The Organization for Security and Cooperation in Europe (OSCE) said on Monday that democratic failings undermined what was an otherwise peaceful election that featured an open campaign.
A statement released on the OSCE's website said that certain aspects of a new electoral code were not implemented adequately, and that pressure on voters as well as a deficient complaints process were shortcomings in the poll.
"Armenia deserves recognition for its electoral reforms and its open and peaceful campaign environment but, in this race, several stakeholders too often failed to comply with the law and election commissions too often failed to enforce it," said Francois-Xavier de Donnea, the Special coordinator who led the short-term OSCE observer mission. "As a result, the international commitments to which Armenia has freely subscribed were not always respected."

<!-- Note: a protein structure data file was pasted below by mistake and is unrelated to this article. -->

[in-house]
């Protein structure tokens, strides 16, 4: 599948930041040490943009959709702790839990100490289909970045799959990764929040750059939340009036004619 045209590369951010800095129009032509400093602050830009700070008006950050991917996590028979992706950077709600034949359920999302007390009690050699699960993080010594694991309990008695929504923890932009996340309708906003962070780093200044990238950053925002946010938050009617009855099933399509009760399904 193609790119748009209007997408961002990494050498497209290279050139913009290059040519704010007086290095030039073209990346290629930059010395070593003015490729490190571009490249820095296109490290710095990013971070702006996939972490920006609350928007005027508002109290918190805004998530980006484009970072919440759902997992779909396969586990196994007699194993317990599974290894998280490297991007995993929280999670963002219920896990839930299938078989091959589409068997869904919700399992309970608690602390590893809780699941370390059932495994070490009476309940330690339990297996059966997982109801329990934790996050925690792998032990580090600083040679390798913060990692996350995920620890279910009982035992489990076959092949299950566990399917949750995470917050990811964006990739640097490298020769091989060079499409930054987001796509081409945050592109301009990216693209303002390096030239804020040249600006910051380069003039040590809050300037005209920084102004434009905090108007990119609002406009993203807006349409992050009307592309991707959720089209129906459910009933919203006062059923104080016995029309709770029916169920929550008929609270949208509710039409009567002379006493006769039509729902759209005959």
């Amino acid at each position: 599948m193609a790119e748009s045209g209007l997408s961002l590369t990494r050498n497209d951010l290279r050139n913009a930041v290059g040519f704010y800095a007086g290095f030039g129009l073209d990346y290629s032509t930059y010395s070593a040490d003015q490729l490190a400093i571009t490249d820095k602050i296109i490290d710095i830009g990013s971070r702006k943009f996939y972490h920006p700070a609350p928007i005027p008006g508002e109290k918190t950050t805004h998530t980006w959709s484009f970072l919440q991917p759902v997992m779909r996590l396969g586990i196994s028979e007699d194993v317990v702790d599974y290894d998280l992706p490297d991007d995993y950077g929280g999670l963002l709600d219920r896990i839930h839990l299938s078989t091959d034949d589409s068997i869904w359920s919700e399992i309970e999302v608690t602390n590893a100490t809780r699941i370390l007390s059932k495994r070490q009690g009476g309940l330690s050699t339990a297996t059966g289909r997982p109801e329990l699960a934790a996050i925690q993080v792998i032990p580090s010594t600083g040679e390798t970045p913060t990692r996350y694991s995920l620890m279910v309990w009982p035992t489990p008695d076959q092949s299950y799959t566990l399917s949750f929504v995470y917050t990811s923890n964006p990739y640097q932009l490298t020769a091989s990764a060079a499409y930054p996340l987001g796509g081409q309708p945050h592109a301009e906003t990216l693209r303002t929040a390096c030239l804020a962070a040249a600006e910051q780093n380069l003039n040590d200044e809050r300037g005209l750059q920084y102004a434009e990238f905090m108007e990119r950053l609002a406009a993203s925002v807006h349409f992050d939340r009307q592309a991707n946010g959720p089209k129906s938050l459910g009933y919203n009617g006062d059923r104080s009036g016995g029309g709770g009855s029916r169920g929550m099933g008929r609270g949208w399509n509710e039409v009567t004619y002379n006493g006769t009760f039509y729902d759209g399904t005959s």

But in contrast to Armenia's last election in 2008 that left 10 dead, Sunday's poll was a step in the right direction.
“The high turnout of over 60 percent, the wide age range among voters, and the clear understanding of the electoral process by young and old alike were impressive, but reports of widespread interference with the running of polling stations, voters' movement and casting of votes throughout the day by certain political parties raised serious concerns,” said Emma Nicholson, the head of the Parliamentary Assembly of the Council of Europe delegation.
Armenia's central election commission said President Serzh Sarkisian's Republican party took 44.05 percent of the vote after all ballots had been counted.
The second best showing was for the Prosperous Armenia party, which was previously the Republican party's coalition partner but has turned into a political rival.
mz/msh (AFP, Reuters)